The title of this column is true, because when radical social change is mentioned, apologists for our present practice of ‘human nature’ immediately take a philosophical turn for the worst.
In nearly every discussion of social alternatives to market capitalism, defenders of the marketplace appeal to their ‘own’ conception of human nature as the final explanation of the predatory competitiveness of our age of waste and greed.
According to the marketplace/societal view of human nature, we are—and have always been—greedy, grasping creatures, entirely absorbed in ourselves, manipulating others as means to our own private ends, and one look at our corporations seals the belief.
Are we all really bottomless pits of insatiable desires, where no amount of consuming, owning or controlling is ever enough?
Beats me, but I do know that these traits of individualism continue to be cast as universal human nature, making market capitalism inevitable and radical social change impossible.
So what if occasionally, defenders of market capitalism seem slightly saddened by their own view of human nature. More often than not, they cannot disguise their pleasure at the dismay they provoke in gentler folk.
OK, you need proof that human nature can change and has changed.
I get it.
It seems actual human history shows a much different twist on human nature, than the one we’re recruited into today.
For our first few hundred thousand years on this planet—according to current evidence—humans lived in small groups organized around mutually beneficial social relations, with resources held in common as social property. Social equality and voluntary divisions of labor endured for millennia as the basis for human communal life. With essentially social incentives, everyone who could contribute to the commonwealth for the use of all.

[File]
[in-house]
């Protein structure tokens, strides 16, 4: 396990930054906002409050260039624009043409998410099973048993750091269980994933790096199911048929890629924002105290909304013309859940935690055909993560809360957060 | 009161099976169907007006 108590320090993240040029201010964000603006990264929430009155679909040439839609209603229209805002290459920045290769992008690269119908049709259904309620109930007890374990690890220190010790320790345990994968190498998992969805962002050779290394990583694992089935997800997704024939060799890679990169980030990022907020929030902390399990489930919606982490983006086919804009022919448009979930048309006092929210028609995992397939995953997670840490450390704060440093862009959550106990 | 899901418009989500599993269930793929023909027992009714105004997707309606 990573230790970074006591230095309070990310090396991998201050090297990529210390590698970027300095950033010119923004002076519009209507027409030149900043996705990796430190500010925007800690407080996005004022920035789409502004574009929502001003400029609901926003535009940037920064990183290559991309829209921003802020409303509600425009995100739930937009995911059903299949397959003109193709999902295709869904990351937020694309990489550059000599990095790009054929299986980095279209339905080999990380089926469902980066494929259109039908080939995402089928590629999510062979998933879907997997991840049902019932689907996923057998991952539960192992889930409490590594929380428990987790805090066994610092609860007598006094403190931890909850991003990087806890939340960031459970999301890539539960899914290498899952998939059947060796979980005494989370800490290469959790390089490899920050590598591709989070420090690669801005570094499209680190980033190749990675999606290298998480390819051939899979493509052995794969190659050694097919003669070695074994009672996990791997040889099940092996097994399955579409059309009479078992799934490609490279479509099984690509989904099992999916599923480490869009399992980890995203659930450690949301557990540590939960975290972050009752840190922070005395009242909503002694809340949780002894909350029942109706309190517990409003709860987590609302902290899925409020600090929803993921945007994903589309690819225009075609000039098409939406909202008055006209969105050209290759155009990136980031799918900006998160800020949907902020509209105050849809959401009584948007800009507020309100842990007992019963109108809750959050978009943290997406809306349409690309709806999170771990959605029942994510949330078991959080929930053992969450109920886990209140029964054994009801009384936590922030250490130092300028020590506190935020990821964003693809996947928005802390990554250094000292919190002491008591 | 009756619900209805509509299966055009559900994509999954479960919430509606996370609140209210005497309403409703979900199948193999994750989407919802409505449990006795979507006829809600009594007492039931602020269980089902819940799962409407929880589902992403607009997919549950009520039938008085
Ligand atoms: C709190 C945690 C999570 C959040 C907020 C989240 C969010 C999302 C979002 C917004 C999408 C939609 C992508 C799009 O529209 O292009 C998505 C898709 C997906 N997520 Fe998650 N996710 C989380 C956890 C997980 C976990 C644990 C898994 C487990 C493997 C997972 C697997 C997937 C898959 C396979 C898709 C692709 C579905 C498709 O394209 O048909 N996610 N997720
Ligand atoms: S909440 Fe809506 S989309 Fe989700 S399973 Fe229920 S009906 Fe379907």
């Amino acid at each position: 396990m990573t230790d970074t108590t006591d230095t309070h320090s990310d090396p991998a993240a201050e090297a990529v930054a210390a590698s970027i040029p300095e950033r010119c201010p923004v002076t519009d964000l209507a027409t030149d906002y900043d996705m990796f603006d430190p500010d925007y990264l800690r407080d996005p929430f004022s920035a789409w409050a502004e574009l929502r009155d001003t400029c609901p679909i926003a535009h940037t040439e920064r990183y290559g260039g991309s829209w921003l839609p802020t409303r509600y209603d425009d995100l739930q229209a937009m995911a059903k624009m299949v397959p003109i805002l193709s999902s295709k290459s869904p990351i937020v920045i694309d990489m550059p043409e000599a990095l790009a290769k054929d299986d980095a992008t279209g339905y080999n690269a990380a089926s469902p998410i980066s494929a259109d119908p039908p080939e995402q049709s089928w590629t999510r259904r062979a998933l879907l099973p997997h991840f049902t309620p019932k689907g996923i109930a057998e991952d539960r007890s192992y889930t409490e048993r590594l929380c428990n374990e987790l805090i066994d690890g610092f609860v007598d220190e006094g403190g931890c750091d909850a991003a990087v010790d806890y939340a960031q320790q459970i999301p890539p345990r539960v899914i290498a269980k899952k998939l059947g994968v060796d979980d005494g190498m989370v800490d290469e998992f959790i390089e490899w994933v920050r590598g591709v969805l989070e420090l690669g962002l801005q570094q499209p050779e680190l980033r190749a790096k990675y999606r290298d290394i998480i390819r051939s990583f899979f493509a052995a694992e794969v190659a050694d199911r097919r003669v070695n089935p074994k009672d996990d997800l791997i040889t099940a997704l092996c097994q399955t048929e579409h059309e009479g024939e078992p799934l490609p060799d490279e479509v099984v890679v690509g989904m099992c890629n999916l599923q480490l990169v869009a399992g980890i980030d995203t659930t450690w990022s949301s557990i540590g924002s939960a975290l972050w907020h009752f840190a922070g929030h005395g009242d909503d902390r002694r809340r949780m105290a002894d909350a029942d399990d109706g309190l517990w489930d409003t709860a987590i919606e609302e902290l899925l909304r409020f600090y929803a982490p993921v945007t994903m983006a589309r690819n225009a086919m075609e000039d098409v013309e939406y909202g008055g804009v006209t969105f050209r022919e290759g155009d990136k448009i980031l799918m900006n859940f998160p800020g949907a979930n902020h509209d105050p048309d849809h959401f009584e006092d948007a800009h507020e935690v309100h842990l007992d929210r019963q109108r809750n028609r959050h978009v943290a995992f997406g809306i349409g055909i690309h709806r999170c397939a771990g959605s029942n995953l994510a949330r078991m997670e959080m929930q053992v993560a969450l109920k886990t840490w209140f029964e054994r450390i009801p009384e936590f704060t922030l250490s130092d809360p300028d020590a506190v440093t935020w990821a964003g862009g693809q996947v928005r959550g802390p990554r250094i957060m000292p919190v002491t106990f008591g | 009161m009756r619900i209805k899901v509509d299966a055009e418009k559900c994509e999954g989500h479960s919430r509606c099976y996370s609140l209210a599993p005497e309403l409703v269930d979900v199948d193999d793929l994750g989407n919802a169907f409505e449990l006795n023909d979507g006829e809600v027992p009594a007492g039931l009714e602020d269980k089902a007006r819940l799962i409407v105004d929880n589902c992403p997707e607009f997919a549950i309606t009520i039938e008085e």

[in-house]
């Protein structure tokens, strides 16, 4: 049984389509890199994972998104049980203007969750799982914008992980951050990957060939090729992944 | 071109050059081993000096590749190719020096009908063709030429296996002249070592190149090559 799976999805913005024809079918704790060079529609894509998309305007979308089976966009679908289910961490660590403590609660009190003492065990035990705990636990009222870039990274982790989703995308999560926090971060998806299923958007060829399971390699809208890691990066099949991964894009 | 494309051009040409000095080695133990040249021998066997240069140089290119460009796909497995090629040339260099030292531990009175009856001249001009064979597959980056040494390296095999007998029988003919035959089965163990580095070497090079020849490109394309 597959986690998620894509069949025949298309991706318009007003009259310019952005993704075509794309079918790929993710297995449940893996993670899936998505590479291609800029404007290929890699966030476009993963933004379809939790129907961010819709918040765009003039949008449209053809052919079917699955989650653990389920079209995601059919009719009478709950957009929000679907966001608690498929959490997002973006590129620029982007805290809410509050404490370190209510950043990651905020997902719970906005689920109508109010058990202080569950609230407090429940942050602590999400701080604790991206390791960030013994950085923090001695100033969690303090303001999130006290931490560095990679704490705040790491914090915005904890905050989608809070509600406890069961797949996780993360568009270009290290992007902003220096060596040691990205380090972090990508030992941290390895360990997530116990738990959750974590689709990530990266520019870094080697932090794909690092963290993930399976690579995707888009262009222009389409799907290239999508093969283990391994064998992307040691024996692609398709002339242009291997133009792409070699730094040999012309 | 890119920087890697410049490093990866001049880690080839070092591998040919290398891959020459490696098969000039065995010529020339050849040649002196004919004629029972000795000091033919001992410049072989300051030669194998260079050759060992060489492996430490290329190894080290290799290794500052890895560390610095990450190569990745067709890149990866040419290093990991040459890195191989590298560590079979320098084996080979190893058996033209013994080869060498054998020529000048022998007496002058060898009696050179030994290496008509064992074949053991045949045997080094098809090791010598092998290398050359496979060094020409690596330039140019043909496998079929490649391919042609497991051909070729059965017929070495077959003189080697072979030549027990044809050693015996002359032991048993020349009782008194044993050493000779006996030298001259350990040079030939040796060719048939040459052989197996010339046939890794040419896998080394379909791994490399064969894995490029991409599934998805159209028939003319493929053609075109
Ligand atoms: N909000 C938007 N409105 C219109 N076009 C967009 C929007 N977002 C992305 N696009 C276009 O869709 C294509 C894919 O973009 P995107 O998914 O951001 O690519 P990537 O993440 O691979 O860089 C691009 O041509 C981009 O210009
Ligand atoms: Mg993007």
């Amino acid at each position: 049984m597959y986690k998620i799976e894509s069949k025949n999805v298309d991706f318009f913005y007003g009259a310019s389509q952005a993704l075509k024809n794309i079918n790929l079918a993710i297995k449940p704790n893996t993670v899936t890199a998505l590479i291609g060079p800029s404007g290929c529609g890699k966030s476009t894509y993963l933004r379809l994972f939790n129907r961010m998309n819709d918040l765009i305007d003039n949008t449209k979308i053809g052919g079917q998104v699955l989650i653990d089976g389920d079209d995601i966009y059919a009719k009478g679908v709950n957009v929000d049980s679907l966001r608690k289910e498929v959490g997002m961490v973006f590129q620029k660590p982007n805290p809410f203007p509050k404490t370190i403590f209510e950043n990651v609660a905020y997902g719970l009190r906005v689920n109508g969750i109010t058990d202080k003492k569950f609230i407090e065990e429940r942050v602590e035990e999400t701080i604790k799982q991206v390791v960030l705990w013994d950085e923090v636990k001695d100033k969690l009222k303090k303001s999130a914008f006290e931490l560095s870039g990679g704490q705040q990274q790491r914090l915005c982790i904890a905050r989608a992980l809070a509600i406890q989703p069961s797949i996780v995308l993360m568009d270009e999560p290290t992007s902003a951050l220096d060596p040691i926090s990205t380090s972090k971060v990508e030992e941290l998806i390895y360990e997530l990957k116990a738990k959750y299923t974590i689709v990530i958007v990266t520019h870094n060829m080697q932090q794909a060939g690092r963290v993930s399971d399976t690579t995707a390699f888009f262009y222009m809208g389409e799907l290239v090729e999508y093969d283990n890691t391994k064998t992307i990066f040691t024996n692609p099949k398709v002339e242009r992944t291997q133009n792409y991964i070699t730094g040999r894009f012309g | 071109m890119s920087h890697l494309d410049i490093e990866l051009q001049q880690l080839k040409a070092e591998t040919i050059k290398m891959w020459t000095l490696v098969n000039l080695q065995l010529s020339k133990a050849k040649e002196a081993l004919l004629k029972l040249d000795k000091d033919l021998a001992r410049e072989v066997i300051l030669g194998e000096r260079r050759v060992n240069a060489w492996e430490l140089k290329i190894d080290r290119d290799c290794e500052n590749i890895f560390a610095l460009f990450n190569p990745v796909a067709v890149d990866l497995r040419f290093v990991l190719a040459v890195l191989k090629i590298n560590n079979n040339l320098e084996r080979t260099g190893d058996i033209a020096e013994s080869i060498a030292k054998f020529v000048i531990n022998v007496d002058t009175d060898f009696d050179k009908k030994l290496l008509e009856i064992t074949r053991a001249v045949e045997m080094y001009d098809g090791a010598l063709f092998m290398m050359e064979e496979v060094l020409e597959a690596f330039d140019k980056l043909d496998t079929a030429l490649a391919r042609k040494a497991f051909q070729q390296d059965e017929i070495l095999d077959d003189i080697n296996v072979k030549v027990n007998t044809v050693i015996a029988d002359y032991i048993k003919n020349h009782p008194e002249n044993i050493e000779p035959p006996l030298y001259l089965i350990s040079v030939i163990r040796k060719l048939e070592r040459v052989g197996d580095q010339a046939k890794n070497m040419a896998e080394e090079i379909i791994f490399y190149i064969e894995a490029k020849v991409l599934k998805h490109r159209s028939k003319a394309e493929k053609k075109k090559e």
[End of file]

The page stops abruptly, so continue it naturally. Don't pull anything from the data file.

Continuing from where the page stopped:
In the long sweep of this history the emergence of dominant classes—chiefs, kings, aristocracies of birth and wealth—is a very recent event, perhaps no more than 10,000 years ago, or less, depending on which culture is considered. Around the time of the first civilizations.
Today, from time to time, small human communities organized in such communal ways continue to be ‘discovered,’ communities that have been spared being “civilized” by conquest at the hands of more advanced class societies.
Ain’t this fun!
How about human nature in the good ole USofA?
(This should make you cry.)
Less than 200 years ago, 80-90 percent of the U. S. labor force was self-employed. Today only about 10 percent of us can avoid going to someone else for a job, for access to the means to work. This monopoly control of the means to work, by some 2 percent of us, came about not by democratic consensus, but by the formally totalitarian structures of corporate capitalism. These structures systematically exclude the overwhelming majority of us from any significant role in economic decision-making. In the first decades of our nation, gender, race and property requirements for voting and holding office meant that only wealthy white males could vote, and then only for even wealthier white male candidates. Political parties were in competition to see who would win the right to represent the wealthy in office. The long struggle to gain the vote for all adult citizens is unfinished—migrant workers are often still disenfranchised by residency requirements. But the present political monopoly exercised by two parties equally committed to transnational corporate capitalism provides no real choice at the polling booth.
Given this history, it is plausible to claim that if voting could change the system it would be illegal.
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